Why the ODF is better than Microsoft's document formats

It takes a few lines of Ruby code to process OpenOffice.org document files:
require 'rubygems'
require 'rexml/document'
require 'rexml/streamlistener'
require 'zip/zipfilesystem' # install with gem
include REXML

class OOXmlHandler
include StreamListener
attr_reader :plain_text
def initialize; @plain_text = ""; @last_tag_name =""; end
def tag_start name, attrs; @last_tag_name = name; end
def text s
@plain_text << s << "\n" if @last_tag_name.index('text')

class ReadOpenOffice
attr_reader :text
def initialize file_path
Zip::ZipFile.open(file_path) { |zipFile|
xml_handler = OOXmlHandler.new
Document.parse_stream((zipFile.read('content.xml')), xml_handler)
@text = xml_handler.plain_text

puts ReadOpenOffice.new('KBrecipes.odt').text
I have spent too much of my time over the last 10 years dealing "programatically" with Microsoft document formats. I am tired of wasting my time when open document formats are so much easier and less expensive to use.


  1. Yes, it is ridiculous that given the growth around Office 2.0 that we are still hamstrung by binary (largely undocumented) document formats: what amount to legacy formats from two decades ago.

    Interoperable applications will become so much more productive when we can crack open the rich user-provided content (i.e. word processing documents, spreadsheets) rather than treating it basically as a black box. For too long, the cost of reverse engineering binary formats has been prohibitive.

    There is a lot of creativity out there, and a lot of things we can hardly imagine now will become possible once these document formats catch on.

  2. Anonymous6:16 AM

    Try 'ODFHandler'. 'OOXmlHandler' sounds too Microsoft-ish.

    ISO26300 is like moving to DVDs after years of struggling with VHS videotape. Or to paper tape after decades of punch-cards.

    Yes, there will be some losers; but there will be a lot of winners.

    The faster we move, the better.

  3. Ara: I agree with your excitement over the future of creatively creating custom work flows around open document formats. I would mix in enthusiasm for open web APIs like GData, MetaWeb, DabbleDB, etc.

    Chris: I like your name change - just edited my local library code.

  4. Anonymous10:04 AM

    Yes, XML-based formats are easier to work with than binary formats, but it's not clear to me what difference you're trying to illustrate here.

    You could use the same few lines of code to scan all the "t" nodes in an Open XML package and echo them out -- in fact, your Freudian slip on the classname makes me wonder if you've already done that. :-)

    So the difference is "text" vs. "t"?

  5. Hello Doug,

    It was not a Freudian slip, OO stood for OpenOffice.org.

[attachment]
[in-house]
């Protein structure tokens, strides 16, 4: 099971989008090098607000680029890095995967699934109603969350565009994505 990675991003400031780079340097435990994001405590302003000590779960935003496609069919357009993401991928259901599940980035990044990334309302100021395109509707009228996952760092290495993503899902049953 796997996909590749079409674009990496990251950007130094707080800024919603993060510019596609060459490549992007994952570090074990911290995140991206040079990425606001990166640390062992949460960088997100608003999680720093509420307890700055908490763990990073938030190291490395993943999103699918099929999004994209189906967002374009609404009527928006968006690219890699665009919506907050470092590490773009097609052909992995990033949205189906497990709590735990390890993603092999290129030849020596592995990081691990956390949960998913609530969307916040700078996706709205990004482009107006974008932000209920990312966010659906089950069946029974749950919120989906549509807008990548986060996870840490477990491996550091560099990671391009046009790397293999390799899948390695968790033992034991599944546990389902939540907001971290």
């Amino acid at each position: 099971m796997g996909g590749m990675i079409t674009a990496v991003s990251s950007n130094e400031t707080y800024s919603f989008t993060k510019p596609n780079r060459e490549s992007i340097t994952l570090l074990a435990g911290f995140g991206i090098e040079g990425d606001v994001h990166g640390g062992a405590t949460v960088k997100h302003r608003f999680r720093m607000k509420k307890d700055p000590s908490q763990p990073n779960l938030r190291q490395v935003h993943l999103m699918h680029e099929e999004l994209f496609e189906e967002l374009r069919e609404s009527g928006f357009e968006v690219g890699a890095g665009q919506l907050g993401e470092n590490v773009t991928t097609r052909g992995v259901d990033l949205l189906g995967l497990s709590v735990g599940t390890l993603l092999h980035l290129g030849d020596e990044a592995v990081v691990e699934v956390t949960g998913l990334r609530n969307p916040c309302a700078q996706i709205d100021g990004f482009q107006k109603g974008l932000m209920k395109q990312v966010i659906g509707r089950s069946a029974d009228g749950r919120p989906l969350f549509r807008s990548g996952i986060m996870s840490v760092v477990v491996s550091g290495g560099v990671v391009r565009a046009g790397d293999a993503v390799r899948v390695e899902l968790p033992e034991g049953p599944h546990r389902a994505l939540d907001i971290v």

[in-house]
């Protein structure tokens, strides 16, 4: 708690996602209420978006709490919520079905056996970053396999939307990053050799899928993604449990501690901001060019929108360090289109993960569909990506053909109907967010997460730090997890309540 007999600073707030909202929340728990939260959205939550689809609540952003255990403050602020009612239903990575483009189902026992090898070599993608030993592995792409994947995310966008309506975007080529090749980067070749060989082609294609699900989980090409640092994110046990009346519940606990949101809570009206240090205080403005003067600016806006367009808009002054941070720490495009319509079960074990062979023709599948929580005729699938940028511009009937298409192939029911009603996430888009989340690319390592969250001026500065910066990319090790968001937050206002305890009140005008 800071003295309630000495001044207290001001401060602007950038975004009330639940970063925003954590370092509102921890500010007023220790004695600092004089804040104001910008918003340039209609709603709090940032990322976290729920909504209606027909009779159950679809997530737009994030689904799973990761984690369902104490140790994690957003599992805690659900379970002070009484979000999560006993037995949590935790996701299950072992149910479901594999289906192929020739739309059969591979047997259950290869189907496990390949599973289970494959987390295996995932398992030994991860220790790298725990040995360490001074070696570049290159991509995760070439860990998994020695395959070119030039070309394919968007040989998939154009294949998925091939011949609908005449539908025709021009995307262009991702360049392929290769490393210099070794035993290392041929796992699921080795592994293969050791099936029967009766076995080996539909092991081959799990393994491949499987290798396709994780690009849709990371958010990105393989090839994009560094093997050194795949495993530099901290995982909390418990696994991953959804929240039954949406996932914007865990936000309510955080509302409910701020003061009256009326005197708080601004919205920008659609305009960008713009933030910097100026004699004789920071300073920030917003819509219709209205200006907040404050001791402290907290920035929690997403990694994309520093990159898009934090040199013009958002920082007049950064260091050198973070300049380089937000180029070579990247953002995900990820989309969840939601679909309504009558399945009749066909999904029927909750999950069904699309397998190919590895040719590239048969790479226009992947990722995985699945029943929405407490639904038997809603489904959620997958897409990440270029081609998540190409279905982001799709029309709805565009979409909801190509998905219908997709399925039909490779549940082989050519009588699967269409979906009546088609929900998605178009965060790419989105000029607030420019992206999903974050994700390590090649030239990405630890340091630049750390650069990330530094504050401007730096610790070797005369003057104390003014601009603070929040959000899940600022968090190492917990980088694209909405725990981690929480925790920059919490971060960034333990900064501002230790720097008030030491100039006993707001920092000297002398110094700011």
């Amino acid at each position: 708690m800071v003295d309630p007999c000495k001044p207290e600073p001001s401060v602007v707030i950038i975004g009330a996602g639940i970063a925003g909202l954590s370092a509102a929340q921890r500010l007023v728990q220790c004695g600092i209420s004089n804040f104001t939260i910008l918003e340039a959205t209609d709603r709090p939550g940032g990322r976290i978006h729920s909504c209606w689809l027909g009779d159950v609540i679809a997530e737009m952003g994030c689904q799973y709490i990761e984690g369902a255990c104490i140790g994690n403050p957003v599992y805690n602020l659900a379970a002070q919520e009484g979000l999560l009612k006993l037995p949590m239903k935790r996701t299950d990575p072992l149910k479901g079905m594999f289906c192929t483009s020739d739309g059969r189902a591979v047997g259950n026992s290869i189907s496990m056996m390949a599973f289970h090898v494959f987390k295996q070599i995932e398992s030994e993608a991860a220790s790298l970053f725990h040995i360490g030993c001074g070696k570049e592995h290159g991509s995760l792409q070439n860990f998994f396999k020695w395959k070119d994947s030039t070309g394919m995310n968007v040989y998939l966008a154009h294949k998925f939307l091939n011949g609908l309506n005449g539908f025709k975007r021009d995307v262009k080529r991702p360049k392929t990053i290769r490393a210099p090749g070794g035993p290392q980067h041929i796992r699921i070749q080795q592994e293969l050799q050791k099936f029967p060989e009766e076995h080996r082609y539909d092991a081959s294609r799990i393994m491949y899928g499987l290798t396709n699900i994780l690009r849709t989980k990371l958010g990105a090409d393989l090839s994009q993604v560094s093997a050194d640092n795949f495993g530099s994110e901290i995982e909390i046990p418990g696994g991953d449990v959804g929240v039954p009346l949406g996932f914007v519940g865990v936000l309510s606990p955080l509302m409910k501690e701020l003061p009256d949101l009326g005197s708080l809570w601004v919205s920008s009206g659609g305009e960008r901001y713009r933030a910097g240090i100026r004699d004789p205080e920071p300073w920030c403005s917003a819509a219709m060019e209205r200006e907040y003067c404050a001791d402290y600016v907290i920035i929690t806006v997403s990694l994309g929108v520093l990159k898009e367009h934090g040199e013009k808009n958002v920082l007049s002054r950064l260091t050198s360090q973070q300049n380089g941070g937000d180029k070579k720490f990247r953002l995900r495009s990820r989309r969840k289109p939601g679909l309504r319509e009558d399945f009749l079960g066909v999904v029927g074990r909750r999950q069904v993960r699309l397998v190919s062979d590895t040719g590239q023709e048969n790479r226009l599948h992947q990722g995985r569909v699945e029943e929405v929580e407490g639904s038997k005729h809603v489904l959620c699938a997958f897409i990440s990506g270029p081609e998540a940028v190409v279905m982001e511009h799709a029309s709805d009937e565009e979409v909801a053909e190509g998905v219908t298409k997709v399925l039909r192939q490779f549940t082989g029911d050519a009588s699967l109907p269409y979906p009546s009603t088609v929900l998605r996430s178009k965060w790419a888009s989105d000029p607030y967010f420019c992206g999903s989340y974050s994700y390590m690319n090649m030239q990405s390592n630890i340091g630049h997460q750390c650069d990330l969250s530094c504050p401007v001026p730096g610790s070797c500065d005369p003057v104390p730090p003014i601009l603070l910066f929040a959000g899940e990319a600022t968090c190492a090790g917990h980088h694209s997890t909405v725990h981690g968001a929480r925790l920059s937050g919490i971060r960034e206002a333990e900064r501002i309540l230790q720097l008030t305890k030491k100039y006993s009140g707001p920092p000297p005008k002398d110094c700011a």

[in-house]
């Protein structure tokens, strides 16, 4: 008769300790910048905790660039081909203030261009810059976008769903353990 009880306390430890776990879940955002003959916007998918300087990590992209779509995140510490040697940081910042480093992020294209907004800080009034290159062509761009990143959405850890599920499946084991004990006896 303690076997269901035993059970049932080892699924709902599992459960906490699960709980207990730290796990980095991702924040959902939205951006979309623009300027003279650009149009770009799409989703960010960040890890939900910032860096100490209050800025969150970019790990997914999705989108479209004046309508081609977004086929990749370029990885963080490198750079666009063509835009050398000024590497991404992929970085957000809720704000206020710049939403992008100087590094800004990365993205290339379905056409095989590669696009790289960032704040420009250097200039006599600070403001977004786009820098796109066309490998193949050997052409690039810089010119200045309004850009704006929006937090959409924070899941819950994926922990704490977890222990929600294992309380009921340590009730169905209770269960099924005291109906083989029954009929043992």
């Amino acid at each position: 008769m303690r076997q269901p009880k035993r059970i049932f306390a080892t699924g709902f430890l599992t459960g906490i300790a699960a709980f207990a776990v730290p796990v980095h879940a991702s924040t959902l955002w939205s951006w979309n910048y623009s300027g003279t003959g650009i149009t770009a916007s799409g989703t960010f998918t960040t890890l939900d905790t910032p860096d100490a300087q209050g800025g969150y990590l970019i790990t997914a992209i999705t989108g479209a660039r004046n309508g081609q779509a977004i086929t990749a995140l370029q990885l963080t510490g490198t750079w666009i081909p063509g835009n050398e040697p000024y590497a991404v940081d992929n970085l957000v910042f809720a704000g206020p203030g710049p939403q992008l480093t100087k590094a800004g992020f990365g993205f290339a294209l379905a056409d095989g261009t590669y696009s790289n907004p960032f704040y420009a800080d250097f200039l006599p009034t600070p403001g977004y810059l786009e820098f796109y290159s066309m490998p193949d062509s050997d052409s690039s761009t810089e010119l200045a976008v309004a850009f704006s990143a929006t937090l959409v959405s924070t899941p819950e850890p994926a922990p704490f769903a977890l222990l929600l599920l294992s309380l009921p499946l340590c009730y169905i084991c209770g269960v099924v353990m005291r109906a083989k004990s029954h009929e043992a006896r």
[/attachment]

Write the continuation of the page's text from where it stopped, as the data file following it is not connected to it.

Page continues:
You are right about being able to pull text as easily from Microsoft's Open XML format, but unless you are a Microsoft employee (I am not) or own Microsoft stock (I sold mine as a tiny and meaningless protest against their document format policies), you may agree with this:

    Microsoft is reluctantly being open in this case, but it is contrary to their underlying business model of lock-in.

    Microsoft's format is also made less appealing due to keeping compatibility with old formats with binary attachments, etc.

    I have blogged before on how I would "fix Microsoft" (go to a yearly subscription model to get off of the feature-creep marketing ploys to force upgrades - strive for security and robustness. This goes for both cash cows: Windows (single user and server) and Office.)

  6. Anonymous12:12 PM

    Silly me, Mark -- I've seen OOXML used by so many people that I made the Freudian slip here.

    I am indeed a Microsoft employee, but I agree with you that the path we've taken with the new file formats is different from how we've approached these issues in the past. (I started at Microsoft the same week Open XML was submitted to Ecma, so I don't have personal experience of the old file-format policies except as a user.)

    I also agree that compatibility with the binary formats makes some things messy. But there's not a simple solution there -- we have customers who would probably leave if we didn't maintain that compatibility, and we are a profit-driven corporation after all. There is always tension between backward compatibility and innovation, especially for succesful products with large market share.

  7. Doug: thanks for the comments. I certainly am not an "open source only" developer: most of my work in the last year uses the expensive Franz Common Lisp tools; I use OS X and Windows on a regular basis; etc.. So, I understand that Microsoft must act responsibly with their shareholder's equity.

    Several years ago, my wife and I were weekend guests at a friends house and their son in law (way high up the food chain in Microsoft management) was also there with his family. He explained the economics of Microsoft and a lot more - interesting discussions.

  8. Anonymous12:42 PM

    The new docx format used by Word 2007 is simply a zip file containing XML files, one of which is document.xml. Microsoft Word 2003 can save documents in XML format too, although it's not the default.

    Granted, this isn't as good as being governed by an open specification, but it's a far cry from working with a binary format.

  9. Anonymous3:59 PM

    doug, what i don't get is: MS has this bloated office open xml spec because it chose to include details about legacy formats. Was there a need to include that? Nothing prevents MS from marketing translators from the old formats to openxml. Sincerely i hope it's not iso certified until it's cleaned up.

    Another thing i don't get is why they call it open xml. something with human readable markup, a DTD or a schema, is open by definition.

    BTW very nice blog, I see rails java and others discussed without being too partisan.


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